In the same way that the impressionist painting style creates a sense of aliveness in the images portrayed, without relying heavily on realist detail, the CA practitioner creates simple yet powerful acupuncture treatments in a short period of time. Impressionism struck a cord with my father. He draws and paints quickly, with determined strokes and when I watch him work I see a blur of lines and movement and then suddenly the energy or impression of the scene or subject emerges. My dad feels comfortable using only enough lines to get the job done and occasionally comments to his students that you can “over-paint” a painting and ruin the effectiveness of portraying the energy of the environment you are looking at through adding excess detail.


Just as my father’s art students learned to create impressive works of art in one minute, CA practitioners can learn to treat patients powerfully and efficiently in 5 to 15 minute interactions.Treating patients with this style of acupuncture is a skill that can be developed.It is simply a matter of having a passion for this type of business model and the perseverance to practice, practice, practice…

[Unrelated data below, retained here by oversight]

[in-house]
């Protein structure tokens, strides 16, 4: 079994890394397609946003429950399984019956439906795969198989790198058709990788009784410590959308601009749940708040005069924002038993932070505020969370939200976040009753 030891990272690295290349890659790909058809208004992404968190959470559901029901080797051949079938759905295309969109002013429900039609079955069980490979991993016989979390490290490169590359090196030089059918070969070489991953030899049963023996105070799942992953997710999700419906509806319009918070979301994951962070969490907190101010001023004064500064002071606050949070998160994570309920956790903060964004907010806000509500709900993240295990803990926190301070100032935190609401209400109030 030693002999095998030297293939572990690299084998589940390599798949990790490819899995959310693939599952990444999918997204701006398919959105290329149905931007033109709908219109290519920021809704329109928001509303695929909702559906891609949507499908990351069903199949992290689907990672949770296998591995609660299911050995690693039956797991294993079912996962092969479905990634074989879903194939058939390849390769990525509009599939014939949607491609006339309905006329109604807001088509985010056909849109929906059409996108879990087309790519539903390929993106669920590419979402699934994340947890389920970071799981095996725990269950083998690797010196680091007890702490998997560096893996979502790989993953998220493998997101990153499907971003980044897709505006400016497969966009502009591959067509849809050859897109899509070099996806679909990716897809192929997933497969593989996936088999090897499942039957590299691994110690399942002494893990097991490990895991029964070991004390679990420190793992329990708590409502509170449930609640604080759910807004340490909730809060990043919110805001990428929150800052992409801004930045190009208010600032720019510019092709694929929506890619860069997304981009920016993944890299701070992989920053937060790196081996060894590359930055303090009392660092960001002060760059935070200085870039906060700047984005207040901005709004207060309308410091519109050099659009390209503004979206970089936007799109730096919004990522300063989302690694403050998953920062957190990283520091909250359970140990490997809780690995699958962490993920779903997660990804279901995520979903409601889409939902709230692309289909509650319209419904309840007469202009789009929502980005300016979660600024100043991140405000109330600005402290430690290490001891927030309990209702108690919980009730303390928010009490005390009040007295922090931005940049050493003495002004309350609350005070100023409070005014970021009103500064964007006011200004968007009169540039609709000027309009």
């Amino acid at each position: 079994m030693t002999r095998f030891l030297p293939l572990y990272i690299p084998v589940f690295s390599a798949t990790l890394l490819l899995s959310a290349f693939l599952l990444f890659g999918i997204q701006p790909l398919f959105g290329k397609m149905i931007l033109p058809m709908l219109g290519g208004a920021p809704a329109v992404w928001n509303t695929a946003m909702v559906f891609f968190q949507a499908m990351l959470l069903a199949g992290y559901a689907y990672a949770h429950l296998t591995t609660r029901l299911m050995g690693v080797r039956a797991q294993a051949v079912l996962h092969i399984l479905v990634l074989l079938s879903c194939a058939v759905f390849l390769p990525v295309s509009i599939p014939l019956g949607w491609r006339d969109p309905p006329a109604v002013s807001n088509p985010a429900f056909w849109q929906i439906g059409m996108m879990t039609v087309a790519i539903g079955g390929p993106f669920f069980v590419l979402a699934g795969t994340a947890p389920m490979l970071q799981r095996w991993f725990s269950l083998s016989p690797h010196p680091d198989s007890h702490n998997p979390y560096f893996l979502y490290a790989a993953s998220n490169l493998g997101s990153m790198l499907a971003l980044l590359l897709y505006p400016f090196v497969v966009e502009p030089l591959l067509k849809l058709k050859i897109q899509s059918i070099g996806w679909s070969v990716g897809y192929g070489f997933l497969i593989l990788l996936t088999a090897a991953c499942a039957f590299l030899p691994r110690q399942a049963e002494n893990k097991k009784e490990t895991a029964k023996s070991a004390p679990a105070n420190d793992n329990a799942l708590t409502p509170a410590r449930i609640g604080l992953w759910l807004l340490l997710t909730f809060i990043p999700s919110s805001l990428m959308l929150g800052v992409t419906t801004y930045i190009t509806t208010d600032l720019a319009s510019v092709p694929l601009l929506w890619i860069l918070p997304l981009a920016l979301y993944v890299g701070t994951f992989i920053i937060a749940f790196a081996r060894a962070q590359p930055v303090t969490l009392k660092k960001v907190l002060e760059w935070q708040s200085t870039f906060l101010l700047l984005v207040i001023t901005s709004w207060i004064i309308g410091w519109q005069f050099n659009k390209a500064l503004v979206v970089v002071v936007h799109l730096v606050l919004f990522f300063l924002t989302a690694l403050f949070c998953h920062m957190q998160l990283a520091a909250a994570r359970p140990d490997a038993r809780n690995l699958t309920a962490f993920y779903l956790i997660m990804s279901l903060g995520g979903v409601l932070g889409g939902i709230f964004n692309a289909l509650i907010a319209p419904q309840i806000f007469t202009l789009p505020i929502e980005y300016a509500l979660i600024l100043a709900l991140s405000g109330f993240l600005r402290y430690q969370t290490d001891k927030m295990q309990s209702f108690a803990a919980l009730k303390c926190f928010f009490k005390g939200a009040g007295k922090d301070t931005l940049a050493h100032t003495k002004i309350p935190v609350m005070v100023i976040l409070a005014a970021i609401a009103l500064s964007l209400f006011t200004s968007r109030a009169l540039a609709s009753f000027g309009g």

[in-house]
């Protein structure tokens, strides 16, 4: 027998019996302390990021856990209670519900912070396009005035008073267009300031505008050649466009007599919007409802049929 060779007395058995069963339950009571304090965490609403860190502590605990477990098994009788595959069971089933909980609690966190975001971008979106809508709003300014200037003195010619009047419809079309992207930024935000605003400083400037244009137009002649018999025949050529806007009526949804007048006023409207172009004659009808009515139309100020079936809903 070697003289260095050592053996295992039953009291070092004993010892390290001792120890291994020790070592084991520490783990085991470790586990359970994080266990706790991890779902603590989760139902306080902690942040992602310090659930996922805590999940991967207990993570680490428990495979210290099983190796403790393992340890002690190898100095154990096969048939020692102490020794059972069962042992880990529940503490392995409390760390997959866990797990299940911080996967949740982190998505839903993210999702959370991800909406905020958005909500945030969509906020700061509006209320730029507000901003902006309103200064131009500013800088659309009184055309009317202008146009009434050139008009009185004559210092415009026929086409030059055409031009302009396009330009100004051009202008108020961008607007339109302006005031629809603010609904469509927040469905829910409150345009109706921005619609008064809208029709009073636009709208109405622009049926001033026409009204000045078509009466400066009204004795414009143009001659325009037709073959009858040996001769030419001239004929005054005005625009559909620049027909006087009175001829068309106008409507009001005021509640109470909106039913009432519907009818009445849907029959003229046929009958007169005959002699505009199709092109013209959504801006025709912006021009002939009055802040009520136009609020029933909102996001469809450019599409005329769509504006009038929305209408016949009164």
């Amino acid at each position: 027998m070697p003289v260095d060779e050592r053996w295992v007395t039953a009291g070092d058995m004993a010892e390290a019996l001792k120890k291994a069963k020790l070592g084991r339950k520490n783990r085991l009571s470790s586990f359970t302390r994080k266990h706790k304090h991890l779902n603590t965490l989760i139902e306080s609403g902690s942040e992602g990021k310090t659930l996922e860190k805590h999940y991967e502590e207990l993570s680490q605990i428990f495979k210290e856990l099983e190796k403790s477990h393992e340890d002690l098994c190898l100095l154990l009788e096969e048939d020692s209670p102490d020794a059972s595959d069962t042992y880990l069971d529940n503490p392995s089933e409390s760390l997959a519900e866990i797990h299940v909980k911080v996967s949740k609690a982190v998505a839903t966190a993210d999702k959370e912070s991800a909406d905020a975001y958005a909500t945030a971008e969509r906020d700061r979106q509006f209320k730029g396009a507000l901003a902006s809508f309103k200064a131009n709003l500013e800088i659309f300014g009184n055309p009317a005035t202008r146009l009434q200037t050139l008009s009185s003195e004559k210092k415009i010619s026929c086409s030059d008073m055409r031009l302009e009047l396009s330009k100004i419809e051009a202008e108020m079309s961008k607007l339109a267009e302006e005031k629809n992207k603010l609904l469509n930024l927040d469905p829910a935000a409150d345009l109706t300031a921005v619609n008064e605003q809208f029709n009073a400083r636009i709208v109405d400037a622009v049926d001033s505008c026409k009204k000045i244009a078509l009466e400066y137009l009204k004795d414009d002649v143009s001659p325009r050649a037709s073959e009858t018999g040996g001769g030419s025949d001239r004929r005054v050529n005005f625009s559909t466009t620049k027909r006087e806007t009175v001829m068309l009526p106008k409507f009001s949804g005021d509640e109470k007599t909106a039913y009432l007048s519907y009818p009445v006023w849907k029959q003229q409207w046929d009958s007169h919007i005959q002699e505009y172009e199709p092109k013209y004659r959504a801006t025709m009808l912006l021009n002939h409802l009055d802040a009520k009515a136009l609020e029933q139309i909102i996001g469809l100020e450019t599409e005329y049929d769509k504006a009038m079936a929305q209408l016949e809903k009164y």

– Moses


P.S. Anyone interested in seeing my dad’s paintings can visit his website at

Moses Cooper
Author: Moses Cooper

hello POCA family, I found community acupuncture in the early days of Working Class Acupuncture. I was lucky enough to be the first trial employee at WCA in 2005 after Lisa and Skip survived a string of uncomfortable independent contractor acupuncturists. I remember showing up during a clinic expansion painting moment and grabbing a brush. I was feeling grateful to be working with folks that were so obviously helping people of all kinds afford pokes. That was a very attractive bottom line at the time, and still is! I consider my family roots working poor where I come from, so I was both familiar with and willing to 'walk through the fire' to figure out how to punk. I was a well-meaning, yet slow and mentally mired punk in the early days. I made all the communication mistakes you can make as a newbie poker... It took all of my energy to develop a punk mindset and clinic awareness. I often felt like I was on trial both from my employers and my patients as I figured out the basics of being a real punk. Having solid boundaries instead of being over-comforting; connecting with subtle body language as much as...